But running for another office “is not a politically viable option for an indicted person,” and moving out of state would likely present federal legal challenges, he said.

“When all is said and done, there is no way Collins can get off the ballot,” he told The Hill in an email.

Republicans were largely mum on the charges and Collins’s political future. Matt Gorman, the communications director for the National Republican Congressional Committee, called the allegations against Collins “very serious” but said that the group would wait for the case to unfold.

“These are very serious charges,” he said in a statement. “We will let the facts come to light and trust the judicial system as we continue to assess his reelection campaign.”

While Collins’s legal troubles are likely to make his reelection bid more difficult, winning a race under indictment is not without precedent — former Rep. Michael Grimm (R-N.Y.) did it in 2014 as he faced charges of tax evasion.

However, he pleaded guilty to a single count soon after and resigned from Congress. He attempted a comeback this year after serving time in prison, but lost in the Republican primary to a candidate backed by Trump.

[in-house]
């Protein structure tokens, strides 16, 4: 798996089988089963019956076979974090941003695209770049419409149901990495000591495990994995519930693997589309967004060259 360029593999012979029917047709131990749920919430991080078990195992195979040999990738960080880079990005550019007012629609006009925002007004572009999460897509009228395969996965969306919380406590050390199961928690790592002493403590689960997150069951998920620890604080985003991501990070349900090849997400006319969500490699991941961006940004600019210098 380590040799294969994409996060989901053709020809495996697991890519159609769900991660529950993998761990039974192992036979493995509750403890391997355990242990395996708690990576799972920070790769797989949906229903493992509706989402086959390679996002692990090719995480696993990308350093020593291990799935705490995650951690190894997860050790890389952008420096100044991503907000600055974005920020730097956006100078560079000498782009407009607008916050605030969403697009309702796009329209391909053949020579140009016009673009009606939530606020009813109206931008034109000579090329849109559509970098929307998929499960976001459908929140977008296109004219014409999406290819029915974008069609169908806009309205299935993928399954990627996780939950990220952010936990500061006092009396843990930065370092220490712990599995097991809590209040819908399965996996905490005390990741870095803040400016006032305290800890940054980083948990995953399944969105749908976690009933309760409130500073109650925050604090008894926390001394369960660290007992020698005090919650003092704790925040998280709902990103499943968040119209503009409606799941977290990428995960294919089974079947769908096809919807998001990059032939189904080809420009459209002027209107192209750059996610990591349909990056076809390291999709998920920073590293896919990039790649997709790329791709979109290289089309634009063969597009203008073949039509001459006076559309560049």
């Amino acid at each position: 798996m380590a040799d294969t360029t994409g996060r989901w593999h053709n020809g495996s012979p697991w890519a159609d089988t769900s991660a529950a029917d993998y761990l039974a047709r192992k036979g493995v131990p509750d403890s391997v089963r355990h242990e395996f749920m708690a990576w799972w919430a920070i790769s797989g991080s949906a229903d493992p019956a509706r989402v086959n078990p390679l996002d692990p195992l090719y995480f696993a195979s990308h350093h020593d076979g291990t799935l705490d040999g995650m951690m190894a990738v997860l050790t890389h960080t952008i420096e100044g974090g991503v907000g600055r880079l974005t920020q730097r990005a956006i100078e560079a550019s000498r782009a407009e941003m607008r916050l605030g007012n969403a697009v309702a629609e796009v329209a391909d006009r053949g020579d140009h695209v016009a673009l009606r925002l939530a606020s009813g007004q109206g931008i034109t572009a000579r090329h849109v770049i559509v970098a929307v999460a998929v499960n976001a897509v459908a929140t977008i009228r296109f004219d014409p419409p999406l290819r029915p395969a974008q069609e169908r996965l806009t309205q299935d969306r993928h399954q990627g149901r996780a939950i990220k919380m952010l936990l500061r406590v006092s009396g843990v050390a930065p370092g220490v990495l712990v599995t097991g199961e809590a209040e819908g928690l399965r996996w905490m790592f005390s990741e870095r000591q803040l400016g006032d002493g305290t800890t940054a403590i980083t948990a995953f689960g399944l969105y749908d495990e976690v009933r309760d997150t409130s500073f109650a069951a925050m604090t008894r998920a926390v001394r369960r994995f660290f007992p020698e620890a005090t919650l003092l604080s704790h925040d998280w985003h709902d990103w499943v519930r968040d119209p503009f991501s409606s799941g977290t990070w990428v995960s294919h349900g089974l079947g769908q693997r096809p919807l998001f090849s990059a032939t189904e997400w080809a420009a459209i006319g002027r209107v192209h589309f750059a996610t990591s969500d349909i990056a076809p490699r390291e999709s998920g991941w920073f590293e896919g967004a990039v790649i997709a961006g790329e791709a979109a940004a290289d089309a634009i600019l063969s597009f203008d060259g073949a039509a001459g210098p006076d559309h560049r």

Jon Reinish, a New York–based Democratic strategist, said that it’s still possible for Collins to win in November. But he also said that Trump’s “drain the swamp” message resonated in Collins’s district and that the lawmaker's legal troubles could make a new candidate more enticing.

While New York’s 27th District has been a conservative stronghold in recent years, voters there have elected both Democrats and Republicans to the House in years past. Reinish said that leaves room for a Democrat to “make a counterargument” against Collins.

“Whether this is a pickup opportunity for the Democrats — look, it’s possible," Reinish said. "It’s uphill, it’s playing a game of catch-up. But this is the perfect storm against Republicans that we saw in 2006; voters seeing this broad culture of corruption.”

Democrats also appeared poised to use Collins's indictment to hone a broader anti-corruption message against Republicans.